When you enter either of the parks, you pay for the number of nights you propose to spend in both, and you can flip back and forth between if you choose. There is no penalty if you overstay: you simply pay up as you leave. There is a wealth of campsites, and hundreds of miles of trails, if walking is what you want to do.
On our first night, as we arrived at Jasper, we made the mistake of picking the biggest campsite with the largest range of facilities, only to find that we were parked on a packed stretch of Tarmac, on open ground. It was like camping in a car park. Generally, it is better to head for the smaller camps hidden in the woods, even if it means no electricity, and cooking over an open fire.
These parks enclose several lakes, of which the most celebrated is the stunningly beautiful Lake Louise, in Banff, where we passed one night. We also spent a couple of nights alongside a little lake in the south called Two Jack, adjoining the much larger Lake Minnewanka – which does not rhyme with “banker”, by the way: it rhymes with “bonker”.
Two Jack was beautiful, and so was the wooded campsite we found – but for one hazard. A few weeks earlier, there had been catastrophic flooding that caused the evacuation of downtown Calgary, 70 miles to the east. The direct route to Two Jack was closed when we arrived, even though the waters had receded – though the circular route, on higher ground, was open. The combination of humidity and baking summer heat was ideal for the midges, who gorged themselves on our exposed legs – but do not be put off by that. The locals reassured us that in a normal year you would be more likely to be bothered by bears than by midges.
From Two Jack, it was a short drive to Sulphur Mountain, so named for the sulphur springs on its lower slopes. You can take a cable car to a restaurant near the top, from which location it is a relatively painless walk to the peak, with its staggering views of Banff and the surrounding valley.
We also indulged in some white-water rafting along the Athabasca River, a serene experience interspersed with flashes of excitement when the water got rough. Up in one of the trees we floated past there was an eagle’s nest, where an eaglet was waiting for a parent to return.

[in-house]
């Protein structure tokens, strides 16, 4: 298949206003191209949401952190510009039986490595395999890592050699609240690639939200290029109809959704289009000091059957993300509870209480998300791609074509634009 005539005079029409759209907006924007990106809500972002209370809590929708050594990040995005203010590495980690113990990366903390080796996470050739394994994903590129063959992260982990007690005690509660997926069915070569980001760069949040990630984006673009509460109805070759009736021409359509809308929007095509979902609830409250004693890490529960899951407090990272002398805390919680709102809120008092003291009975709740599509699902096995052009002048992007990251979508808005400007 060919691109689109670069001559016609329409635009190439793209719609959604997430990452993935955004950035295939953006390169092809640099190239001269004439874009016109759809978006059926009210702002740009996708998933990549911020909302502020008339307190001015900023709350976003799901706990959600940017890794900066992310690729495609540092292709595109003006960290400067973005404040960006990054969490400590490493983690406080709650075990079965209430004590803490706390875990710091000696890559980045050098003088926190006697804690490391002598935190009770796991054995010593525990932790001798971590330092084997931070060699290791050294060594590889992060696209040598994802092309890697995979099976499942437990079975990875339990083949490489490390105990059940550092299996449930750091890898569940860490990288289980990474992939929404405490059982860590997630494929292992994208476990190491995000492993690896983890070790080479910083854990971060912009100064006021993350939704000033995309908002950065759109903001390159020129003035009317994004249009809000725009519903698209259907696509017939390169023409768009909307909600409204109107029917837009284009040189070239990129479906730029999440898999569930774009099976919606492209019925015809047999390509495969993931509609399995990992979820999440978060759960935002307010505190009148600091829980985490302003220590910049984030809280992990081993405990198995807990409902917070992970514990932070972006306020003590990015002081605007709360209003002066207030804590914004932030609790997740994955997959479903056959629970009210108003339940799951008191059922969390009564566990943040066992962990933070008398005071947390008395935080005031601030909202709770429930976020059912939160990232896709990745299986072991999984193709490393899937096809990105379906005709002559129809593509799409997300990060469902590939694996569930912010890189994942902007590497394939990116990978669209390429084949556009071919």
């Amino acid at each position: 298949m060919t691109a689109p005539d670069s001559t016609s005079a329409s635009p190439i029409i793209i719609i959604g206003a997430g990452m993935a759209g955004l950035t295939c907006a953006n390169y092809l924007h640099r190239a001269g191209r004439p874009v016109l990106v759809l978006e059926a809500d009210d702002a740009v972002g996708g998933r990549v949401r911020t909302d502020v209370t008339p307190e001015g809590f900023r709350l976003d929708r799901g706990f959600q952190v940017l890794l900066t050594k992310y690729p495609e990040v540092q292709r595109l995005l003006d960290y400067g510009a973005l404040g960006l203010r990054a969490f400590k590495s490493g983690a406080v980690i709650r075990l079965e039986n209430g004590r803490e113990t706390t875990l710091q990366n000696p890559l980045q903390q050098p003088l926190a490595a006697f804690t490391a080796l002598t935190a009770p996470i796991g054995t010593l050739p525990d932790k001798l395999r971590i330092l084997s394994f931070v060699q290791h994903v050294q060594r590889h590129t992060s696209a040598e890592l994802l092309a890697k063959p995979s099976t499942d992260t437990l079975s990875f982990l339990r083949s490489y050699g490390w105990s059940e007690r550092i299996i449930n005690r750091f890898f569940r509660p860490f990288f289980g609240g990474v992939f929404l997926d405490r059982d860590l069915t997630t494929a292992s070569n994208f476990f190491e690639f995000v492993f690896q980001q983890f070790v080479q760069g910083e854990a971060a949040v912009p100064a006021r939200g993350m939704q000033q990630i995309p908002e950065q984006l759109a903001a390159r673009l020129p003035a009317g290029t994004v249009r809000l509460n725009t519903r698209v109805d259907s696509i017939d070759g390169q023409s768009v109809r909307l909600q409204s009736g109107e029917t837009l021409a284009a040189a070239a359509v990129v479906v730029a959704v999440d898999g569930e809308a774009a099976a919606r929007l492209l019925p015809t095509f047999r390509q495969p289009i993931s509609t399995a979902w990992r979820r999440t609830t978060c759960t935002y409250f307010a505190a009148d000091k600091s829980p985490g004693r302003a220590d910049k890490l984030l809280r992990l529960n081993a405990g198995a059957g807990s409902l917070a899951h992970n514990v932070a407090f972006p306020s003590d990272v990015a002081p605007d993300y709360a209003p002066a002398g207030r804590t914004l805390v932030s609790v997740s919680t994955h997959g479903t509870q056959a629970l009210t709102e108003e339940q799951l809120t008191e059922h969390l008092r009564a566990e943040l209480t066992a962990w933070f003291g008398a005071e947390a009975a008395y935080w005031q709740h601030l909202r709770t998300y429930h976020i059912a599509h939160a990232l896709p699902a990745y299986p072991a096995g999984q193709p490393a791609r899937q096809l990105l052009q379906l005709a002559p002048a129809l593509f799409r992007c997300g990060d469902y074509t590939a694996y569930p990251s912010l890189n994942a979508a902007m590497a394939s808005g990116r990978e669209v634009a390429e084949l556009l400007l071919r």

A more extraordinary ride was to be had in the Columbia icefield alongside the main road between Jasper and Banff. There you can take a ride on specially constructed vehicles up the mountain side on to a glacier – though before you go up, you descend on the steepest stretch of road anywhere in Canada. It is almost vertical. These specialised buses cost more than C$1m (£509,000) each: the tyres, on wheels whose circumference is almost equal to the average height of an adult human, cost C$5,000 (£2,542) each.
At the top, there is a large circular area of ice that you safely explore. Go beyond its boundaries and the tour operators will not guarantee your safety because of hidden crevasses hundreds of feet deep. Overlooking you is a summit unique in that the rain water which falls there flows into three oceans – the Pacific, Atlantic, and Arctic. A smart idea is to take a water bottle and fill it from one of the streams running down the mountain side.
So, my message to the women of the England football team would be don’t take the first plane home: hire a vehicle, head inland, and lose yourself in the vastness and beauty of Canada.
The gateway to Alberta is Calgary, served by Air Transat (020 7616 9187; airtransat.co.uk) from Gatwick, Manchester, and Glasgow; and Air Canada (0871 220 1111; aircanada.com) and British Airways (0344 493 0787; ba.com) from Heathrow.
Canadian Affair (020 7616 9933; canadianaffair.com) offers flights from Gatwick, Manchester and Glasgow to Calgary, from where RVs (recreational vehicles) can be picked up. In low season, the MH23 RV with Fraserway costs from £39 per day, and in peak season, from £115 per day. Additional costs include convenience packs at £56pp, and kilometre packs which start from £21 for 100km. These costs are based on an MH23 which sleeps up to five people. Return Economy Class flights from Gatwick to Calgary with Air Transat start from £557pp.
Banff National Park (001 403 762 1550; pc.gc.ca).
Jasper National Park (001 780 852 6176; pc.gc.ca).